The doors to the 100 Club have been thrown open again this weekend as Rey Lee-Lo reached the three-figure milestone when he started for Cardiff Blues against Pau.
On an evening where the on-field showing was so superb, as the home side ran in eight tries during a 54-22 rout in the European Challenge Cup, it was Lee-Lo and his family who stole the show as he made it to 100 appearances.
Many people may not have known about his disabled daughter before Saturday night, but to see both his daughters and his wife in the changing room before the game and with him as he entered the field of play was a really nice moment.
The suggestion is that it was his family being comfortable in the Vale of Glamorgan that convinced Lee-Lo to stay when his contract was set to expire at the end of the 2017/18 season, rather than head off to France where there was no doubt some big money deals would have been on the table.
This only goes to show the type of man he is, a quiet and shy type who shuns social media and interaction in general off the field, but is totally committed to his family and works hard for them on the field. All the qualities of a fine player from the Pacific Islands.
And what a player! The fact that there was Top14 sides after his services underlines the reputation he has in the game, as a centre of sheer quality.
Since arriving at the Arms Park after the Rugby World Cup 2015, Lee-Lo has been almost an ever present in the Cardiff Blues side, making at least 20 appearances in each full season he has been at the club.
His importance to the team is reflected in the fact that he has started 95 of the 100 games he has played for us to date, becoming the basis upon which the backline has been built around in the last four years.
While the likes of Rhys Patchell, Gareth Anscombe, Alex Cuthbert, Tom James and Cory Allen have come and gone in the time he has been here, his reliable presence has ensured an air of continuing quality in the midfield.
A quite remarkable ability to make metres every time he carries the ball, through a combination of stepping and sheer power to make ground after contact, makes him a go-to man in the Cardiff Blues back line.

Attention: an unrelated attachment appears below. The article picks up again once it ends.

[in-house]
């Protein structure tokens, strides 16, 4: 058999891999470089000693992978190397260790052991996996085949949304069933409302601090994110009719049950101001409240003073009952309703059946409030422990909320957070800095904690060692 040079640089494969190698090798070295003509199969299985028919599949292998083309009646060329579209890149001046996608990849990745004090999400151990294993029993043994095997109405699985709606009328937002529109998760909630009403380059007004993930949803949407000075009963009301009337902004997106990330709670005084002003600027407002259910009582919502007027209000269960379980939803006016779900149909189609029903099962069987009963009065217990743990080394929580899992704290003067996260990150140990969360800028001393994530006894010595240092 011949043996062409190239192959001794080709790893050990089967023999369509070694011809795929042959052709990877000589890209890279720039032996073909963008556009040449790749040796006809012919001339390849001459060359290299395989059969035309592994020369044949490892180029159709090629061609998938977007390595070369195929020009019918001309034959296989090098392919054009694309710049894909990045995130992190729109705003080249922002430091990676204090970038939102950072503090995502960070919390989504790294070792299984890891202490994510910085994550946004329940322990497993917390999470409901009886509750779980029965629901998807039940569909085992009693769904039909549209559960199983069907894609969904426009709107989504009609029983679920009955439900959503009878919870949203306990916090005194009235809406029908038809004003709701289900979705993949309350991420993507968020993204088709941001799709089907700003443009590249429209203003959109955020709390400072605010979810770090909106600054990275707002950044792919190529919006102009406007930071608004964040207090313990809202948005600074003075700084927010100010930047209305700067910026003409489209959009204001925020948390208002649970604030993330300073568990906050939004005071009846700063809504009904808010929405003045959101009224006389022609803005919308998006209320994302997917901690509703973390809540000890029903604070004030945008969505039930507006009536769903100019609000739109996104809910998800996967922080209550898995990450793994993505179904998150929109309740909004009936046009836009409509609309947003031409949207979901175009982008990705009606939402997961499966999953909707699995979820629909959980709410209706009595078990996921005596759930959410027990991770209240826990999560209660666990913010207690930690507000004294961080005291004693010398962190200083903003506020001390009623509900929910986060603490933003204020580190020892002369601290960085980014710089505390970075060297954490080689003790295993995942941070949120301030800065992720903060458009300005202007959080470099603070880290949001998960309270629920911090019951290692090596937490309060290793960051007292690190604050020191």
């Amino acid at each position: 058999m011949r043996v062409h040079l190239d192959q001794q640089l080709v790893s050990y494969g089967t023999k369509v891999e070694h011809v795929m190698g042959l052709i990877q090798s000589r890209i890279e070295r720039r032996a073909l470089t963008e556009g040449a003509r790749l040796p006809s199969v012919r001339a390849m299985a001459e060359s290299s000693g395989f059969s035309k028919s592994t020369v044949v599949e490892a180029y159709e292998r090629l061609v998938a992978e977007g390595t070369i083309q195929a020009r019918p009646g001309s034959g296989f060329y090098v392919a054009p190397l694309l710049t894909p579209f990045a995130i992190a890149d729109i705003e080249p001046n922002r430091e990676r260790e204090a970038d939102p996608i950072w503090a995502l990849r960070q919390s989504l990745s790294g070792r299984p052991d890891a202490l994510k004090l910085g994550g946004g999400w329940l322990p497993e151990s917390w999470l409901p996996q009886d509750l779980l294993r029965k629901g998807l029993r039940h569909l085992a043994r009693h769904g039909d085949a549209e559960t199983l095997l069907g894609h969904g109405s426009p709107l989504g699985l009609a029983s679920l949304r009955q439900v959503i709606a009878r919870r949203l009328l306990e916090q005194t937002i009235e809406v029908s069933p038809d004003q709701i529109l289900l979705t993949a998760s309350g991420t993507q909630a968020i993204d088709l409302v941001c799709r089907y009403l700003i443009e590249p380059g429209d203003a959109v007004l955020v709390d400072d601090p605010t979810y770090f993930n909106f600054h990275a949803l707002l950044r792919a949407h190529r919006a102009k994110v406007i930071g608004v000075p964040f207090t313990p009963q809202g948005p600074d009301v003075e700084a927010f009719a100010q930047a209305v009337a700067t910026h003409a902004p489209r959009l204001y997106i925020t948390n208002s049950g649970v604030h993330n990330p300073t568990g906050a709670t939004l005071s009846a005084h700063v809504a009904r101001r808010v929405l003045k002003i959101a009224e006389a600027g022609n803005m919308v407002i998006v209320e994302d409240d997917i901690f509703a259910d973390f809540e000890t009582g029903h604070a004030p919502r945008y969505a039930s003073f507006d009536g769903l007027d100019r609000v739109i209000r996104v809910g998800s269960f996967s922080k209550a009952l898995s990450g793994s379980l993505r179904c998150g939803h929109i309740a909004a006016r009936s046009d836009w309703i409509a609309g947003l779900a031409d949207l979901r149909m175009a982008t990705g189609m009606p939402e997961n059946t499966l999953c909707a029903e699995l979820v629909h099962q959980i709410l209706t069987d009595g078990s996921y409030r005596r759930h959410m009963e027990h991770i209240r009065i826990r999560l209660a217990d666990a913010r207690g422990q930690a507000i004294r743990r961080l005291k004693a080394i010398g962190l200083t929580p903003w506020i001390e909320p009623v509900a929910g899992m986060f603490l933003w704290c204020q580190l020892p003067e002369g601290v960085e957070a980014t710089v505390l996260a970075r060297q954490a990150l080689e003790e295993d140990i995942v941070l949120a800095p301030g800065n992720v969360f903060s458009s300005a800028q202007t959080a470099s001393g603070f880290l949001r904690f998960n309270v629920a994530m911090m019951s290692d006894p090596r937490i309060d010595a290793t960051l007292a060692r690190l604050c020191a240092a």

It also makes him as dangerous without the ball as he is with it, as opposition defenders have to bite on a dummy line from his outside centre spot such is his threat, leaving space out wide for the back three to work in to.
22 tries in 100 appearances puts him 10th on the Cardiff Blues post-2003 top try scorer list, with his nine tries in the 2018/19 season putting him third for the season within the Arms Park.
While many supporters will be keen to point out Lee-Lo’s attacking prowess though, it is defensively where we see the full value of having the Samoan in the team.
Although not the most obvious leader on the pitch in terms of screaming and shouting, he quietly goes about his business as a senior member of the squad. First to congratulate players winning turnovers at the breakdown, or the forwards after a big scrum.
Then in open play he leads by example, setting the line with his positioning and the tone with his line speed and spot blitzing.
Lee-Lo is just a part of a long line of fine centres that have graced the home changing room at the Arms Park; from Rhys Gabe and Gwyn Nicholls in the early days, to Jack Matthews and Bleddyn Williams in the post-war period, and Mark Ring in the 90s.
More recently though many of the great centres playing for Cardiff have been overseas stars; Pieter Muller, Casey Laulala and Willis Halaholo, as well as Rey Lee-Lo of course.
That doesn’t mean to say that there haven’t been Welsh stars. The likes of Tom Shanklin, Jamie Roberts and the aforementioned Allen have all come through and excelled, but it is likely that each has taken something from the non-Welsh qualified midfielders they played alongside.
This tradition of overseas talent assisting home grown potential will now continue as while Lee-Lo was making his 100th appearance last weekend, Ben Thomas was making his first Cardiff Blues start, with the young Welshman talking in the week about the importance of having his Samoan centre partner there to assist him.
The rumour is that the new funding model agreed for Welsh regional rugby cuts down even further the budget for non-Welsh qualified players, but I cannot disagree with that more if I tried.
Rey Lee-Lo has done good for himself, his family, the Cardiff Blues and Welsh rugby, upholding traditions of overseas players at the Arms Park, specifically the Pacific Islanders who have brought so much to the Arms Park.
At 32 he only seems to be getting better, here’s to a few more years of brilliance at outside centre!